The device consumer 304 can take the form of a computer 326 including at least a CPU, input device(s), output device(s) and memory. For example, the computer 326 has been depicted as including a CPU, an IO unit, volatile memory such as RAM and non-volatile memory such as ROM, flash memory, disk drives and/or tape drives.

The storage device 310 includes port 1 (312), port 2 (314), . . . port N (316) and logical units (LUNs) 1, 2, . . . P. A LUN can represent a type of massive non-volatile storage, configuration functionality, monitoring functionality and/or mechanical functionality (such as tape changing), etc. Also included in the storage device 310 are non-volatile memories 318 such as disk drives, tape drives and/or solid-state memory.

More generally, embodiments of the invention can apply to any system having a host and a device connected together by a bus. Examples of such systems are depicted in FIGS. 2 and 3, discussed above.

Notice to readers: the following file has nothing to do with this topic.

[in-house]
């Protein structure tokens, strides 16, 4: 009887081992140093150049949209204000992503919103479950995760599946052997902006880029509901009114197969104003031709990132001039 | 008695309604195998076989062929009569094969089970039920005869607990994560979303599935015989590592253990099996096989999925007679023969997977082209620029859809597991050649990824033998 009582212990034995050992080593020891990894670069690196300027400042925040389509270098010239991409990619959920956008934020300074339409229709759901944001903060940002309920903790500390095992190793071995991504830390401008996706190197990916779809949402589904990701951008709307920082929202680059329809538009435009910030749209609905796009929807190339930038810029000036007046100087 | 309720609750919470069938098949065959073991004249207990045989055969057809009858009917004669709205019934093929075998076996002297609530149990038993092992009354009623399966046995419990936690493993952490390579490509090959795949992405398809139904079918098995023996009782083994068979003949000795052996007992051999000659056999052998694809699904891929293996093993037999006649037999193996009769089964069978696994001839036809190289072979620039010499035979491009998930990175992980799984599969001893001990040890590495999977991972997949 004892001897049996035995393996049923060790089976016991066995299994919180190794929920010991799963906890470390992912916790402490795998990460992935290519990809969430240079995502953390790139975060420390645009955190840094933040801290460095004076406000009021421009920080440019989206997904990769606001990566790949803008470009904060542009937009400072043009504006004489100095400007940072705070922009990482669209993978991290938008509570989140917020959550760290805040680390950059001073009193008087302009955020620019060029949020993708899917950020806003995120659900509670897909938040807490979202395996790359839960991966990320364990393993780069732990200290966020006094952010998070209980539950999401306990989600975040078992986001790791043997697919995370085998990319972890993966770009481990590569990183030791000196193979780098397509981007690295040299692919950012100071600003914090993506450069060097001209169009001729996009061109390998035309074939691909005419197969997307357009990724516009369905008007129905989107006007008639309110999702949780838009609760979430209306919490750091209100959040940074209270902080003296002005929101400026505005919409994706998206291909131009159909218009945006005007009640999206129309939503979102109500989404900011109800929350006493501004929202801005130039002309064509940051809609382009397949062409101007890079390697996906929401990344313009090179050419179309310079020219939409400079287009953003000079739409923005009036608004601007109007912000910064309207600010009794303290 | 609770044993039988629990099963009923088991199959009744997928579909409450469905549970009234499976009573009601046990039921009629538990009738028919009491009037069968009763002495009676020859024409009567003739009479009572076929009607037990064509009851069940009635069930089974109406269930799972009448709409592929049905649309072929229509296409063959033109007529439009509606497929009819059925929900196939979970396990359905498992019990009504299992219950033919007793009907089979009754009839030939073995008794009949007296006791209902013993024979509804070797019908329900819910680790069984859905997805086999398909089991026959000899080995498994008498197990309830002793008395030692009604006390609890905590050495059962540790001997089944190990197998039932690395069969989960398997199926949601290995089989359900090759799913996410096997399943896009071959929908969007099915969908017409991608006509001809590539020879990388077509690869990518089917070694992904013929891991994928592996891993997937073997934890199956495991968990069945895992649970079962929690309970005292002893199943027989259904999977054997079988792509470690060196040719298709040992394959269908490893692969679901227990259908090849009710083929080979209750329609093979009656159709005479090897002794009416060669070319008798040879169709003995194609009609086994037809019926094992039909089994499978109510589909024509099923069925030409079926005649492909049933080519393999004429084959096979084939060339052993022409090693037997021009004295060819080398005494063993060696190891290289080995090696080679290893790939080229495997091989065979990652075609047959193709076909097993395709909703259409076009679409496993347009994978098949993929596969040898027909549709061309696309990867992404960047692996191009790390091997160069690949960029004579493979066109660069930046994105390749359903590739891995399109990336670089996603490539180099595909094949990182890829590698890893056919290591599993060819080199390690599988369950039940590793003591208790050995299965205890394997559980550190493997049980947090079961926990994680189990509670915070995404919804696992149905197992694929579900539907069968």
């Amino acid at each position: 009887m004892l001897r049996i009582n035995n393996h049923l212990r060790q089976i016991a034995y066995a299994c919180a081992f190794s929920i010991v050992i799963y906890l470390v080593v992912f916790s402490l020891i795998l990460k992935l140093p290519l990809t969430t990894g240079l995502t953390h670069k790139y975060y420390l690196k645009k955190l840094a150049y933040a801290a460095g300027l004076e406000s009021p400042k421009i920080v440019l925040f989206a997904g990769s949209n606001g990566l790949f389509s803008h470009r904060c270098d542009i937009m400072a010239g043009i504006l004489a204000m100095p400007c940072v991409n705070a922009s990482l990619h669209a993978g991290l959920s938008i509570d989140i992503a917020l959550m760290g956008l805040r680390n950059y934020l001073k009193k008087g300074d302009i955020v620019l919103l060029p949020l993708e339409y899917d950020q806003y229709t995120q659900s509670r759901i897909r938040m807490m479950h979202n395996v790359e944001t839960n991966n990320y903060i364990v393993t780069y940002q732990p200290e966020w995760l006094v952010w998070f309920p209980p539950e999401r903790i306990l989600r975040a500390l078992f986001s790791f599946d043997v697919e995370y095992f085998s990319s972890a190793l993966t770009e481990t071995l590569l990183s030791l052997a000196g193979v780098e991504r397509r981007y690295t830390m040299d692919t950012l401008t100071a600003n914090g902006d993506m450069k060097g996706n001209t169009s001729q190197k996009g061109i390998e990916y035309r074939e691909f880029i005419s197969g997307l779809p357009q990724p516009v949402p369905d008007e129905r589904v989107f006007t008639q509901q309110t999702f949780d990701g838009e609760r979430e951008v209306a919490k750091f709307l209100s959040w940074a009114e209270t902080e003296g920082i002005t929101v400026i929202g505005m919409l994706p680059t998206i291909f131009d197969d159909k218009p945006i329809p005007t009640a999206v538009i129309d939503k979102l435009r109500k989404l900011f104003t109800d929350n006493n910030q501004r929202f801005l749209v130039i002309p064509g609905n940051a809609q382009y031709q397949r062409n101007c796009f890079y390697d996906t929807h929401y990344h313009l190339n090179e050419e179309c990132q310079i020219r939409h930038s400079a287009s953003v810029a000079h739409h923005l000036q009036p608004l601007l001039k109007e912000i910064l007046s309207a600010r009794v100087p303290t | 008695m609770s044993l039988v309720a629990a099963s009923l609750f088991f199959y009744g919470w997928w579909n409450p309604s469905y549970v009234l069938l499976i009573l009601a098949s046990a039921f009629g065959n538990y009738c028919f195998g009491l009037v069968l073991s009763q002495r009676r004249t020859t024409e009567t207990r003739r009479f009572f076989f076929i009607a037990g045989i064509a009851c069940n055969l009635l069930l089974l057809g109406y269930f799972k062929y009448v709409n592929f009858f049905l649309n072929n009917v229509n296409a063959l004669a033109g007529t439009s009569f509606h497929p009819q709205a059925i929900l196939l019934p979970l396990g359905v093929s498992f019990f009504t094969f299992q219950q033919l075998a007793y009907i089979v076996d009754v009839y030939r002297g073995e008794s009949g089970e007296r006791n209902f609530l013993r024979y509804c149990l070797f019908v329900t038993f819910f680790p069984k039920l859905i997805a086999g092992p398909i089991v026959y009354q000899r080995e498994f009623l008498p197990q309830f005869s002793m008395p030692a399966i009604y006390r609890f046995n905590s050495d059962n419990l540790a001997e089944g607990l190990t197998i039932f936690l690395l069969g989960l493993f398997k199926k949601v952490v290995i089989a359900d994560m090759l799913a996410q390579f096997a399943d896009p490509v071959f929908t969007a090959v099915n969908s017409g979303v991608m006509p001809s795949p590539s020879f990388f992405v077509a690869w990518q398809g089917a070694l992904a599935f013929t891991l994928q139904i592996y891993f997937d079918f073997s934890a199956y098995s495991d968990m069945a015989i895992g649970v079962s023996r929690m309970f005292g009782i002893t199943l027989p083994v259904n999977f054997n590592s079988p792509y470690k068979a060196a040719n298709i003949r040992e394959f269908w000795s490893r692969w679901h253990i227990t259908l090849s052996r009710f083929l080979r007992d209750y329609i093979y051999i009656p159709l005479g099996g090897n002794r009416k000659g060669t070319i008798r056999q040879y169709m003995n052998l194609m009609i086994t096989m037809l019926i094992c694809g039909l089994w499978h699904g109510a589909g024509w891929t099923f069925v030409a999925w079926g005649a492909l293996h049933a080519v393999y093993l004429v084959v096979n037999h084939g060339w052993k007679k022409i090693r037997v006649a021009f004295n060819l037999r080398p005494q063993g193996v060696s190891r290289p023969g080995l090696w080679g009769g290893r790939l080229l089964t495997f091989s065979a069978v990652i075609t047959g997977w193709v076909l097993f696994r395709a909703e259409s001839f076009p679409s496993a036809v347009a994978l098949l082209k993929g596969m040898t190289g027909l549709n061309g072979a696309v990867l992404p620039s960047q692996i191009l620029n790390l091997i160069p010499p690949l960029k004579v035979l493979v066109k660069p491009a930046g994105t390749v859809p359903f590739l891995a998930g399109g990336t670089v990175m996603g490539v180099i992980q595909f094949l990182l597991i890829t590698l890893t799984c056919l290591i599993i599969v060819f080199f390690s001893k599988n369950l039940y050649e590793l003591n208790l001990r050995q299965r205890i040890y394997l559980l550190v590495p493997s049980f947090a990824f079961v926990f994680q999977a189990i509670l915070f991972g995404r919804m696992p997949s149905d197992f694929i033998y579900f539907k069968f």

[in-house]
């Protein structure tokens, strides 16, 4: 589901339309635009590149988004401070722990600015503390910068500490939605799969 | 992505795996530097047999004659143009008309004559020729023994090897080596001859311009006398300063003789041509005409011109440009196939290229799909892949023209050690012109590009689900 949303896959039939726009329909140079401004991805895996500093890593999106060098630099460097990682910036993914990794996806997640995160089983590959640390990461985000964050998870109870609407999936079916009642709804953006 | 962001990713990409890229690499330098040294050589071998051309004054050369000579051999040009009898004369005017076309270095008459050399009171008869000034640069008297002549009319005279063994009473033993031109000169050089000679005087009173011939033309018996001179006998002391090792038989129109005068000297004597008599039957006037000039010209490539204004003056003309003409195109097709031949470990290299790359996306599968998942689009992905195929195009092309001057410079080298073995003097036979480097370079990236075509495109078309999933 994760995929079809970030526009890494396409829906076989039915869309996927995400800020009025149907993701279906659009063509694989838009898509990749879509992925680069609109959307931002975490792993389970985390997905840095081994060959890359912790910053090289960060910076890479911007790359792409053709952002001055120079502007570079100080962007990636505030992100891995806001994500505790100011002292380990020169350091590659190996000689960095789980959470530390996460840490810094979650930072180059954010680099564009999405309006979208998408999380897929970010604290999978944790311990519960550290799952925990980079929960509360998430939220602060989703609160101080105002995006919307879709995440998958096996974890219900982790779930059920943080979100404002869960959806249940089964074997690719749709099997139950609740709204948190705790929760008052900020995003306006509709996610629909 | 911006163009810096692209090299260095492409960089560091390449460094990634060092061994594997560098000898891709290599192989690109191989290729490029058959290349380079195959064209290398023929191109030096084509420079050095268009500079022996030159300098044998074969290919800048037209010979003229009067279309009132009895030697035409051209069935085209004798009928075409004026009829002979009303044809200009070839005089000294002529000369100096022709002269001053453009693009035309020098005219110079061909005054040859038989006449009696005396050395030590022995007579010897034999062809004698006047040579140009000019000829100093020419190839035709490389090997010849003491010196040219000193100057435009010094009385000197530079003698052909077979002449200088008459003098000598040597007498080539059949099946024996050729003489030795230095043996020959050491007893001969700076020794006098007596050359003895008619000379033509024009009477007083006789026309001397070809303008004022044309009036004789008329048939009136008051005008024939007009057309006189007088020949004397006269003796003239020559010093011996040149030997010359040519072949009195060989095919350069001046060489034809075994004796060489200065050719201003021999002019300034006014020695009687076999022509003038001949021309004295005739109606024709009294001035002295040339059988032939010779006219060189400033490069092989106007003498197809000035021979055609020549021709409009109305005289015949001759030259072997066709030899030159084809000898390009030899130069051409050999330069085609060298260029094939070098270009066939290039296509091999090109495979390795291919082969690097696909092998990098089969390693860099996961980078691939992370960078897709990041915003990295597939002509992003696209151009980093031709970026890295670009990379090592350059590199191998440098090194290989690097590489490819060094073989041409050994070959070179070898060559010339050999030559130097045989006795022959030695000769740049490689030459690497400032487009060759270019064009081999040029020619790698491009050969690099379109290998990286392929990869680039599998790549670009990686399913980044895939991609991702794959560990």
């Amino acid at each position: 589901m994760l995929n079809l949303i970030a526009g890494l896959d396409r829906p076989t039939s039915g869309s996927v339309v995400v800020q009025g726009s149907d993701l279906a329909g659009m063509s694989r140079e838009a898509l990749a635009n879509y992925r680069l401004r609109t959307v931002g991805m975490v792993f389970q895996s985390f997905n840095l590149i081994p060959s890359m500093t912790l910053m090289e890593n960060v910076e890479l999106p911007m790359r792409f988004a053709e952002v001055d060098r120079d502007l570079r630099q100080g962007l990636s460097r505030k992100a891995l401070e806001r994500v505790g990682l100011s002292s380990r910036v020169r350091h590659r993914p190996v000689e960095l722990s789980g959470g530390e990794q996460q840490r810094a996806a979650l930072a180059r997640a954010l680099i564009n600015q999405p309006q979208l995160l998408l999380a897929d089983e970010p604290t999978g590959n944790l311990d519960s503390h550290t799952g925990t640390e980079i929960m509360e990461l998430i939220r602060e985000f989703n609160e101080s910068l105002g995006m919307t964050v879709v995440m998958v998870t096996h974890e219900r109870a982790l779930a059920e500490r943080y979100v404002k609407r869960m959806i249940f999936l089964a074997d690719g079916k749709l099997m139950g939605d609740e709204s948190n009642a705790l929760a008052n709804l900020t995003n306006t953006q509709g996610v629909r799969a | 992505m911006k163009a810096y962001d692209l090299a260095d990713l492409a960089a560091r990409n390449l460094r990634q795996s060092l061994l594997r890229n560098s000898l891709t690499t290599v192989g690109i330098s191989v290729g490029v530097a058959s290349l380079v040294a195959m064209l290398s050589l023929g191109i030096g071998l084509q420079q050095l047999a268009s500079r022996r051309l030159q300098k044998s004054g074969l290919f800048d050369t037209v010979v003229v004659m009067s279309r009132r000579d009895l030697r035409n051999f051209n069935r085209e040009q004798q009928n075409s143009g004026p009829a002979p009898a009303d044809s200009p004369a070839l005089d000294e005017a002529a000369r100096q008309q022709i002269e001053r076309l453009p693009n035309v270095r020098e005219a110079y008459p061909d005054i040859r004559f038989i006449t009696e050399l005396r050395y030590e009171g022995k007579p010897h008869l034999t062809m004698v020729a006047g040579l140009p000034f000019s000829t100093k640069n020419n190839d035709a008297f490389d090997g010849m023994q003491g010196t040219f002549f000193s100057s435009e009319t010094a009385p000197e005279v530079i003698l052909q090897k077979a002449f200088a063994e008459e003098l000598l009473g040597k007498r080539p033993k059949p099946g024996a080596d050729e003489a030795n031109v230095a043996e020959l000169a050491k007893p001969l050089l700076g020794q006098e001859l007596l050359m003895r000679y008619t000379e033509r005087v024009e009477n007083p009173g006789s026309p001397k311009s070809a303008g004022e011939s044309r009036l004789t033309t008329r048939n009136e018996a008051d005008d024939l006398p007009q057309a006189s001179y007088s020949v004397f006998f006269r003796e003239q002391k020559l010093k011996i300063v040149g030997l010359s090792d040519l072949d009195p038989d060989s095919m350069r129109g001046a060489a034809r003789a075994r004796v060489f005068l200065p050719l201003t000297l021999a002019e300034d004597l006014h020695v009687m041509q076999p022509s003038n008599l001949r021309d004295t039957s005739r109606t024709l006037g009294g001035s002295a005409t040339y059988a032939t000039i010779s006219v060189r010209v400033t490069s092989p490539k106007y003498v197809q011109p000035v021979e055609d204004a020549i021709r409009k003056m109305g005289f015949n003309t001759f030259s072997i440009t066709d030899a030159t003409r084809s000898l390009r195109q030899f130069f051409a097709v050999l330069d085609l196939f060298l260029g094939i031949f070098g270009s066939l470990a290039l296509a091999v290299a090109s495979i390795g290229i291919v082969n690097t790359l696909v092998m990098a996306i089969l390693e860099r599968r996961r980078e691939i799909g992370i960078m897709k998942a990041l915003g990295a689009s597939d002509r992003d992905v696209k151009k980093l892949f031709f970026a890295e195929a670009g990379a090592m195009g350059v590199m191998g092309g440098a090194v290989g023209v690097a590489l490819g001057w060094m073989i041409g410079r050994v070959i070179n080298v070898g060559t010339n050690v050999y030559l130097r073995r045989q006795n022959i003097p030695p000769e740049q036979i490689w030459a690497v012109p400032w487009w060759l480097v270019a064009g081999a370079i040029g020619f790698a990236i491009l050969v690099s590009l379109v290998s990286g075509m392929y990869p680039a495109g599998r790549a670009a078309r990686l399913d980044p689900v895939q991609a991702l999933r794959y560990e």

FIG. 4 is a software block diagram of a stack-building architecture 400 according to an embodiment of the invention. The architecture 400 includes a multi-role driver 402, a PnP manager 450 and a plurality of helper drivers 404-410. An example block diagram of WDM-compliant stacks which were assembled, in part, by the multi-role driver 402 is depicted in FIG. 5 (to be discussed below).

To simplify explanation, it will be assumed that the multi-role driver 402 is loaded on a host 505 (see FIG. 5) such as the device consumer 204 or 304, and that the host 505 is connected to a bus 502 (see FIG. 5) to which are connected service-providing disk device 504 (see FIG. 5) and tape device 506 (see FIG. 5). Accordingly, the multi-role driver 402 is shown as having 4 DOPush functions 438-444 for the four roles it is shown as having in FIG. 5 (to be discussed further below).

For brevity, in FIG. 5 only two service-providing devices (504 and 506) are depicted; it should be understood that many more can be present. Moreover, the service-providing devices connected to the bus 502 can be of any type. To enhance understanding of the multi-role driver 402, some uni-role drivers are also depicted in FIG. 5, namely a bus driver 508 (which in some cases can be the PnP manager 450), the SCSI bus function driver510, the disk function driver 514 and the tape function driver 516.